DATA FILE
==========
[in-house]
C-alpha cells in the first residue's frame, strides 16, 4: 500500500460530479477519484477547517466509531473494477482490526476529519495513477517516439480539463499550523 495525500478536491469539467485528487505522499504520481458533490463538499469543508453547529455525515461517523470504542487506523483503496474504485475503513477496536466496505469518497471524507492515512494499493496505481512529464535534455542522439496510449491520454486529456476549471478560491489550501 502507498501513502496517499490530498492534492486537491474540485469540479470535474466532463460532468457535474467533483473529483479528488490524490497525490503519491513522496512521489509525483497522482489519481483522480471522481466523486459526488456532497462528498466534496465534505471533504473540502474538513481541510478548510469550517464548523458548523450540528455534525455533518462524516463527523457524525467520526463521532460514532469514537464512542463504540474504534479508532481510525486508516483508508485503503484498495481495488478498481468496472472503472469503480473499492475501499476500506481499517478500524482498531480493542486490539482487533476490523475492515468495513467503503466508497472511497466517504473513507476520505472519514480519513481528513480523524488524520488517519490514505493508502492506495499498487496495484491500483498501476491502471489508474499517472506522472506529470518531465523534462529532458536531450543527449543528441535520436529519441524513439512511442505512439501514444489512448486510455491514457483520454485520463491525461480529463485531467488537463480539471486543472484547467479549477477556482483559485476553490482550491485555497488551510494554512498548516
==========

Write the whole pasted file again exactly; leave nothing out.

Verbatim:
[in-house]
C-alpha cells in the first residue's frame, strides 16, 4: 500500500460530479477519484477547517466509531473494477482490526476529519495513477517516439480539463499550523 495525500478536491469539467485528487505522499504520481458533490463538499469543508453547529455525515461517523470504542487506523483503496474504485475503513477496536466496505469518497471524507492515512494499493496505481512529464535534455542522439496510449491520454486529456476549471478560491489550501 502507498501513502496517499490530498492534492486537491474540485469540479470535474466532463460532468457535474467533483473529483479528488490524490497525490503519491513522496512521489509525483497522482489519481483522480471522481466523486459526488456532497462528498466534496465534505471533504473540502474538513481541510478548510469550517464548523458548523450540528455534525455533518462524516463527523457524525467520526463521532460514532469514537464512542463504540474504534479508532481510525486508516483508508485503503484498495481495488478498481468496472472503472469503480473499492475501499476500506481499517478500524482498531480493542486490539482487533476490523475492515468495513467503503466508497472511497466517504473513507476520505472519514480519513481528513480523524488524520488517519490514505493508502492506495499498487496495484491500483498501476491502471489508474499517472506522472506529470518531465523534462529532458536531450543527449543528441535520436529519441524513439512511442505512439501514444489512448486510455491514457483520454485520463491525461480529463485531467488537463480539471486543472484547467479549477477556482483559485476553490482550491485555497488551510494554512498548516